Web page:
The Ghana Mineworkers’ Union (GMWU) has launched its Annual Mineworkers’ Week celebration under the theme ‘integrating labour and community interest for socioeconomic development’, with a call for it to be to be institutionalised and celebrated in its birth-month (June every year) every year, among other things.
It is to appreciate and celebrate the hard work and loyalty of members, develop and deepen intimacy, form new partnerships and strengthen existing ones while creating awareness, and to campaign on key issues relating to the mining industry.
Commemoration of the maiden Annual Mineworkers’ Week begins today – Monday, June 21, 2021 and ends on Friday, June 25, 2021.
As part of the celebration, a number of activities have been earmarked key, and among them is included: hoisting of Ghana Mineworkers’ Union flags and distribution of Mineworkers’ Union paraphernalia across all our constituencies; courtesy calls on key stakeholders – particularly in mining communities; and a campaign on the glaring infrastructural deficit in mining communities, among others.
Mr. Abdul-Moomin Gbana, General Secretary-GMWU, announced a union fully-funded insurance cover (including the member, spouse, two parents or two parents-in-law, and two children) under the Mineworkers’ Union Abusua Insurance Scheme as a special gift to all valued members, beginning August 1, 2021.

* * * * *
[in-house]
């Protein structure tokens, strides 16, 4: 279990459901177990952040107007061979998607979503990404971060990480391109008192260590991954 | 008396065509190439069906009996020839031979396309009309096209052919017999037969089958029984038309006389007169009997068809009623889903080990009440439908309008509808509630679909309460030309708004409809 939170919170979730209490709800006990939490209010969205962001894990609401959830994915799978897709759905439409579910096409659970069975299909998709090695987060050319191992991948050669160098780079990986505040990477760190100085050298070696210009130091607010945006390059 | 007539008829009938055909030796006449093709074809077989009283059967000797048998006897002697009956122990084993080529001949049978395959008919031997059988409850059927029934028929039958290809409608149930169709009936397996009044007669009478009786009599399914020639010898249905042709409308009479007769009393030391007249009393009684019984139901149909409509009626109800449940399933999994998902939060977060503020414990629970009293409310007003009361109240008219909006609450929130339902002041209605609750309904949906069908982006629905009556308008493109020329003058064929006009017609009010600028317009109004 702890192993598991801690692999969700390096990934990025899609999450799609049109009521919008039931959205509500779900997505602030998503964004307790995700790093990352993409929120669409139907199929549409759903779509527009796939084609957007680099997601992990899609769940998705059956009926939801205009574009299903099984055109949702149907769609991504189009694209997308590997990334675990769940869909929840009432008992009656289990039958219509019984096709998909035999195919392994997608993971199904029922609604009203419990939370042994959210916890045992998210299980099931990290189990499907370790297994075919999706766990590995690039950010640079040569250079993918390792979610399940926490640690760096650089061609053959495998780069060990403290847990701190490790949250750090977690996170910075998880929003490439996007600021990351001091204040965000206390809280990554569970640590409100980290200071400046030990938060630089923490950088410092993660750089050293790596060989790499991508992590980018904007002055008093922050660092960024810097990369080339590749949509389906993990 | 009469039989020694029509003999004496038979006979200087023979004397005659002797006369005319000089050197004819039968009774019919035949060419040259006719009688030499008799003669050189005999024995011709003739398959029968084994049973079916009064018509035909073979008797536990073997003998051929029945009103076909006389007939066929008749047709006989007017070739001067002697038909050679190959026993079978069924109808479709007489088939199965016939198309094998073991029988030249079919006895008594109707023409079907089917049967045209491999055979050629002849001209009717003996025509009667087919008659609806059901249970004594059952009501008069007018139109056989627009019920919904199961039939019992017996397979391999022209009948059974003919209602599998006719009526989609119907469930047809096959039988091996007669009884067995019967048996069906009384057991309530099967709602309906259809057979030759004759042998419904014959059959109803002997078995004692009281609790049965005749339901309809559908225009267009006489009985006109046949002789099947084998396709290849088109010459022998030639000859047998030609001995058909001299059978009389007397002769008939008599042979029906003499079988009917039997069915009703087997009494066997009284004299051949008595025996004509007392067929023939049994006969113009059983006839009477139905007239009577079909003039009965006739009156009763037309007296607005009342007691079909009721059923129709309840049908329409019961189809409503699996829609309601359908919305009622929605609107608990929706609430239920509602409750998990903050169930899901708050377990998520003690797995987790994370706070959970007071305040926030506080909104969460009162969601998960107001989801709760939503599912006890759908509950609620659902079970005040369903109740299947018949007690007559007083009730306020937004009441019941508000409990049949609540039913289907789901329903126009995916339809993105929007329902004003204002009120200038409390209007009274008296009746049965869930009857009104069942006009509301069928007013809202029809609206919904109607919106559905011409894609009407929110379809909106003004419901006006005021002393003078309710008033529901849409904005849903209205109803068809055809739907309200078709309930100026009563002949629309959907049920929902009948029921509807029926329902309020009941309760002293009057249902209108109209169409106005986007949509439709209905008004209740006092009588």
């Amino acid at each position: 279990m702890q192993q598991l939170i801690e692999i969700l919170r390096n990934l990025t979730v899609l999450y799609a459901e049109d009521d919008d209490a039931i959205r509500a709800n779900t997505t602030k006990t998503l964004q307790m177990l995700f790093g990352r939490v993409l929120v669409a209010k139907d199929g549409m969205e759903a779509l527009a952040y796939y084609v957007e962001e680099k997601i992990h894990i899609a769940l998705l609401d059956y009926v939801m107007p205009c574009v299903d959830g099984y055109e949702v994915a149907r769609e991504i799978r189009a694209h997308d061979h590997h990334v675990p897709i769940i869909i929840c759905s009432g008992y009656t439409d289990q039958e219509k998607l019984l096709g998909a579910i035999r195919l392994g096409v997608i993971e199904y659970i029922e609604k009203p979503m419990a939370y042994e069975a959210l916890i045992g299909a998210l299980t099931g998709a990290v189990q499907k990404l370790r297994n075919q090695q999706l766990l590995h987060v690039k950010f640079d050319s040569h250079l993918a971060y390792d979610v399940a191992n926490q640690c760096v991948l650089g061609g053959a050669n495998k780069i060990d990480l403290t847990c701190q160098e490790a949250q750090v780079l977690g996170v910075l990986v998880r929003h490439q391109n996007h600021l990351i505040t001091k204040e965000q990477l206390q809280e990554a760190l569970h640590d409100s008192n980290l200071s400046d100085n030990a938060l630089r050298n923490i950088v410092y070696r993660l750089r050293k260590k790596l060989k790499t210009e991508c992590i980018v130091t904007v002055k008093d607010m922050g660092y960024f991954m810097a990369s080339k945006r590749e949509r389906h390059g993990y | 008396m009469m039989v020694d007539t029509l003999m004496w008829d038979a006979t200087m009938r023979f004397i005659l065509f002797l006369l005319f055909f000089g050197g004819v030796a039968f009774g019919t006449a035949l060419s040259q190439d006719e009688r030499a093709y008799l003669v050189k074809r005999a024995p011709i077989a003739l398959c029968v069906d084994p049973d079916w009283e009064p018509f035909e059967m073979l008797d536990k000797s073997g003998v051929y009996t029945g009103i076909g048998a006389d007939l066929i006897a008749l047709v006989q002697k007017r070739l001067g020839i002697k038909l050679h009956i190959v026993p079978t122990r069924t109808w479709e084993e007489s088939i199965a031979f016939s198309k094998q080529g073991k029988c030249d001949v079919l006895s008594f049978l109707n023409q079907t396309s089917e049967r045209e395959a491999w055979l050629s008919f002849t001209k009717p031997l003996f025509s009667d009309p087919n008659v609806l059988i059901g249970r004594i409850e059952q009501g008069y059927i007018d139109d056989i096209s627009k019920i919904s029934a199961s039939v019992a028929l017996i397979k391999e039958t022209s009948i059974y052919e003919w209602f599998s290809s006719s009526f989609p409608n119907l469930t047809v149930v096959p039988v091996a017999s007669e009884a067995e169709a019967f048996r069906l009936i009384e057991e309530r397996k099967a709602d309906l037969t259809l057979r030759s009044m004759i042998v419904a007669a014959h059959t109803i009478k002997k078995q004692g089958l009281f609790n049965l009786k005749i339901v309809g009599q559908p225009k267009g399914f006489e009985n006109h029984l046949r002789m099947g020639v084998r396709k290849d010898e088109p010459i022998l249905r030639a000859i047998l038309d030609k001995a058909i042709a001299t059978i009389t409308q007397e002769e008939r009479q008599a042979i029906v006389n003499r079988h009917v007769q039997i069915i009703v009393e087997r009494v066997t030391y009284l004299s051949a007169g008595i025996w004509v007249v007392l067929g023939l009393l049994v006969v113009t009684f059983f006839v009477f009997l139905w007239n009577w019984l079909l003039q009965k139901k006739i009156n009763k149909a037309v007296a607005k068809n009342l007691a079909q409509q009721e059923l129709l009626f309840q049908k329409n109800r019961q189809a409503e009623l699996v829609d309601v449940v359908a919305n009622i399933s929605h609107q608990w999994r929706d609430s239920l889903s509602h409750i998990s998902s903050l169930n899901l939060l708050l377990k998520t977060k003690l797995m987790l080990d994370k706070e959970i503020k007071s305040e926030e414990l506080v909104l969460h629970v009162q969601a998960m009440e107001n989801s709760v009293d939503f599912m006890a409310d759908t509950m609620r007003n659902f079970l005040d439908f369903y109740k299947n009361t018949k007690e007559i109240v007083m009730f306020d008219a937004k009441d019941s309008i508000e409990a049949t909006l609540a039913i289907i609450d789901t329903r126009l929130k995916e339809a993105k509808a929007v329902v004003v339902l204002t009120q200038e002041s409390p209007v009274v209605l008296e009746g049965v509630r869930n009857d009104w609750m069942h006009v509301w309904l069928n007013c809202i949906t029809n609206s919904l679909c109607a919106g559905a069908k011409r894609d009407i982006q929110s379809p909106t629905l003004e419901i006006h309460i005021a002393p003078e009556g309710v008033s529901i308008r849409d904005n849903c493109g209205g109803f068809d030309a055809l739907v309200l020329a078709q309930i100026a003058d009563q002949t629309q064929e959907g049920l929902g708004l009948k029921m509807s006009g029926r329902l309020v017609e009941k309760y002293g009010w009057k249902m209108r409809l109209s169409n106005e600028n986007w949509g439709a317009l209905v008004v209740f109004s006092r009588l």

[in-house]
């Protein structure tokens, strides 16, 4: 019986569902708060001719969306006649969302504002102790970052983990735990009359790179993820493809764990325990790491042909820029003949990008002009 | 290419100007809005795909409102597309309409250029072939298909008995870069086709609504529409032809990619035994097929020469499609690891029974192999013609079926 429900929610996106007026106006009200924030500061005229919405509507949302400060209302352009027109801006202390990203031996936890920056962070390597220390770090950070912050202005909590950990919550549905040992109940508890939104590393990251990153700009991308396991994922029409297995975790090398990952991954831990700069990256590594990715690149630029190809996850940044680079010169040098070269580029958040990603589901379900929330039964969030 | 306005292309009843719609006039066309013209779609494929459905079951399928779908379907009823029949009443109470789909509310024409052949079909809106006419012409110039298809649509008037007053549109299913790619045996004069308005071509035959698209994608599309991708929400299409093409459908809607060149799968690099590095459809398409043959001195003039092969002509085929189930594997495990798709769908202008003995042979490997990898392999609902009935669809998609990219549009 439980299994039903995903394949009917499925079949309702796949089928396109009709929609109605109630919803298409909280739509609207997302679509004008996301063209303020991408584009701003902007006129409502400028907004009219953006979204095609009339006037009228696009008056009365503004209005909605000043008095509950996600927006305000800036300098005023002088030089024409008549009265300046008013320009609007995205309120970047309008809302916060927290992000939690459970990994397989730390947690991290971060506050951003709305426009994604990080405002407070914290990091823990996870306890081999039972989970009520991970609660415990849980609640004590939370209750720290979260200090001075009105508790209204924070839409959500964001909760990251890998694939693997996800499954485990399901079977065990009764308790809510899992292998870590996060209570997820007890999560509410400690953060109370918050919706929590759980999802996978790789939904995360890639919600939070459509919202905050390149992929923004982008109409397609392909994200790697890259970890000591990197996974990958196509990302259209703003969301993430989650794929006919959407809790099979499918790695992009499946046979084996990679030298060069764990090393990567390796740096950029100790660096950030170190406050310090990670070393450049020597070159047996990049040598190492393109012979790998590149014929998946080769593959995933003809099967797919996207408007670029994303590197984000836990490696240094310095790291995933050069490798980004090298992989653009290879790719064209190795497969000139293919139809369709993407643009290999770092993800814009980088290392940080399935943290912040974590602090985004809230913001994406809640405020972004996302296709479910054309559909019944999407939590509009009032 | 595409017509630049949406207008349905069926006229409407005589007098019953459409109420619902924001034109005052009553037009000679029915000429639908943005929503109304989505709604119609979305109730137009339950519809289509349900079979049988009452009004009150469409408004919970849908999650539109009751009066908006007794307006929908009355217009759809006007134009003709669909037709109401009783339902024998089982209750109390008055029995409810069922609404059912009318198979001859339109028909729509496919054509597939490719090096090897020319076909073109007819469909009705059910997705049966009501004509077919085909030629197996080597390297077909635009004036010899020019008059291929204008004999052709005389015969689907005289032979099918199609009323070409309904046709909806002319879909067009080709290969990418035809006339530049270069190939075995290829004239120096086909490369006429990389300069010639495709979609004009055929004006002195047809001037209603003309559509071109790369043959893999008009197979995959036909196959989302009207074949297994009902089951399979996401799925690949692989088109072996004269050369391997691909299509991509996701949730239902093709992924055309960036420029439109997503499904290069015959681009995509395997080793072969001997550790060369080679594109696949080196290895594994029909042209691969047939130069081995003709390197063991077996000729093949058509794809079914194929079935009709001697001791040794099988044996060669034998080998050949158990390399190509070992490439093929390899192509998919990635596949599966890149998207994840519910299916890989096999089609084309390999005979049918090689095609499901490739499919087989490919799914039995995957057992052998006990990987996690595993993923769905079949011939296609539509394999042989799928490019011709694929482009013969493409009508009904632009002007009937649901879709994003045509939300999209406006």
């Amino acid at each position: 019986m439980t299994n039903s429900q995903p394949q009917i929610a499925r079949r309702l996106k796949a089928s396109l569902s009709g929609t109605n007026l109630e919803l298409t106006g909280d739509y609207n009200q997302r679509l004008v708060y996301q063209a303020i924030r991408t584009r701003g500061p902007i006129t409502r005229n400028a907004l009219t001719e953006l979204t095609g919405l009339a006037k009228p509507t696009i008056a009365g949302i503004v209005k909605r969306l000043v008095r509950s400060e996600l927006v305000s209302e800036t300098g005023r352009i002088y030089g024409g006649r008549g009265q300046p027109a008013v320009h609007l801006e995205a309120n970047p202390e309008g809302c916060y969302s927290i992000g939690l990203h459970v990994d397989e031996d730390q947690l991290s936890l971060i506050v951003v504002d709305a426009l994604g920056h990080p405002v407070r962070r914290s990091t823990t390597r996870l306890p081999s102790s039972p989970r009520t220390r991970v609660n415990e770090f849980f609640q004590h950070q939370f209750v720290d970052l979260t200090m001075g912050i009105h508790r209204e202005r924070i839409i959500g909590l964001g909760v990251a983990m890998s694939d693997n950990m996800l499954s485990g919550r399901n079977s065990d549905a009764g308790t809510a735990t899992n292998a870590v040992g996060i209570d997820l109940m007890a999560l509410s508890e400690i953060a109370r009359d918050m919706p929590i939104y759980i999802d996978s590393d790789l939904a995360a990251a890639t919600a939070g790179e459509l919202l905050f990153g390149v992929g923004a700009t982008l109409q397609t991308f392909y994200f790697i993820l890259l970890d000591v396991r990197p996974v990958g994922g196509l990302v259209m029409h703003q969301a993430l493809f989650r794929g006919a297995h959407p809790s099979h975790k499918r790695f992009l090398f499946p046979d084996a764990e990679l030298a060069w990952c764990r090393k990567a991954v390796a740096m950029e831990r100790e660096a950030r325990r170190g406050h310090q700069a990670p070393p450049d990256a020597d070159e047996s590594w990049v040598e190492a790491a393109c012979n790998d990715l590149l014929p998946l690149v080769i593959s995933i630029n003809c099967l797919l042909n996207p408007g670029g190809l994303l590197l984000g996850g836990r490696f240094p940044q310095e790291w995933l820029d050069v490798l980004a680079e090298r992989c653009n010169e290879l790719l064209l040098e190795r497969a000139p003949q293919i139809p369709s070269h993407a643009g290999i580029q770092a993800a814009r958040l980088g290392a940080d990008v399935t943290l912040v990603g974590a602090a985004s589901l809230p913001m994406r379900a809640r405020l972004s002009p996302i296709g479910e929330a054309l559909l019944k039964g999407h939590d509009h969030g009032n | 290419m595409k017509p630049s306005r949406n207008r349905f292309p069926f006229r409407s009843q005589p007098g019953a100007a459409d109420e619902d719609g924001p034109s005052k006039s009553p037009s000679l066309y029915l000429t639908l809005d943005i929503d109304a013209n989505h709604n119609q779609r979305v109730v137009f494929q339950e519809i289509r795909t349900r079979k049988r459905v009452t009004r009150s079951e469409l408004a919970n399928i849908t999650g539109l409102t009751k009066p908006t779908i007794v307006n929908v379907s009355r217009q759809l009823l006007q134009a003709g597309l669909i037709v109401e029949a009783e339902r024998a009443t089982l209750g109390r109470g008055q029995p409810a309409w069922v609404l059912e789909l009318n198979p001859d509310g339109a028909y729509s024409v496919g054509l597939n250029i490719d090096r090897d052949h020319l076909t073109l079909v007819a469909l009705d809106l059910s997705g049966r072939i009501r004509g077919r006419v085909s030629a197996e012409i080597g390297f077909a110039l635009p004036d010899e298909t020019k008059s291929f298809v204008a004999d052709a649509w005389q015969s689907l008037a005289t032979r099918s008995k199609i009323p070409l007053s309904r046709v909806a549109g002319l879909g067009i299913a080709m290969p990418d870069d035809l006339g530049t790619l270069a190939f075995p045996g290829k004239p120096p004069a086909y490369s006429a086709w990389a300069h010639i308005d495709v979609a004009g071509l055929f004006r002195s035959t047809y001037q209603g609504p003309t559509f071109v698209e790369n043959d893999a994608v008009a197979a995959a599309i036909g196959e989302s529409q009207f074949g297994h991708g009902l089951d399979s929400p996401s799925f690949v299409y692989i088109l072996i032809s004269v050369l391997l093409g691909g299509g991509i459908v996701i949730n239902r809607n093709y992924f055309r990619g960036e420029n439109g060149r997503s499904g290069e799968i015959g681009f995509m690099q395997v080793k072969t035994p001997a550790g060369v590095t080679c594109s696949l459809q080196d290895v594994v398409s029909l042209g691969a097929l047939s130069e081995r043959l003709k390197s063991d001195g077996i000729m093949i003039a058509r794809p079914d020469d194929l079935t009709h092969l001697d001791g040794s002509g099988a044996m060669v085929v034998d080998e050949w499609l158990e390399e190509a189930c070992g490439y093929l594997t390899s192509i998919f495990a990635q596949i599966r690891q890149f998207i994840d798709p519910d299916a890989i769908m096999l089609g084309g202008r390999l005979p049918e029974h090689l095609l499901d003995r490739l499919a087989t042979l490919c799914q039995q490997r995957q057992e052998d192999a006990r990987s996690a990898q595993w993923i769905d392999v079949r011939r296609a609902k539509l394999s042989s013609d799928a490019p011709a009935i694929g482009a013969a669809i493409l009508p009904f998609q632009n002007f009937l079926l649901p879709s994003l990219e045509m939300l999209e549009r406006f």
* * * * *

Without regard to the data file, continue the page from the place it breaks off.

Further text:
Mr. Gbana told the GMWU members present that as the union inches toward its centenary amid increasing uncertainties in the future of work, as well as the complex and unpredictable trade union terrain, trade unions such as the Ghana Mineworkers’ Union have very few options but to innovate in order to respond to these inevitable changes.
“Thanks to our forebears, 77 years on the narrative about the mine worker in Ghana and the mining industry in general has improved quite significantly – even though there is still a lot to be done.”
The Ghana Mineworkers’ Union is the most representative trade union organisation in the extractive industry of Ghana, with a current membership of over 13,000 made up of both blue- and white-collar workers.
It emanated from the Gold Coast Miners Union, now the Ghana Mineworkers’ Union, and was born in June 1944 at Abosso – a few kilometres from Tarkwa in the Western Region.
As fate would have it, the birth of the Ghana Mineworkers’ Union 13 clear years before the independence of Ghana allowed it to become a key force alongside others like the Railway Workers Union in Ghana’s emancipation struggle, as miners all over the country were consistently at the forefront of the struggle.
They worked very long hours and were paid a pittance, had no social protection – and in some instances occupational injuries/diseases and fatalities were rampant features of the workplace.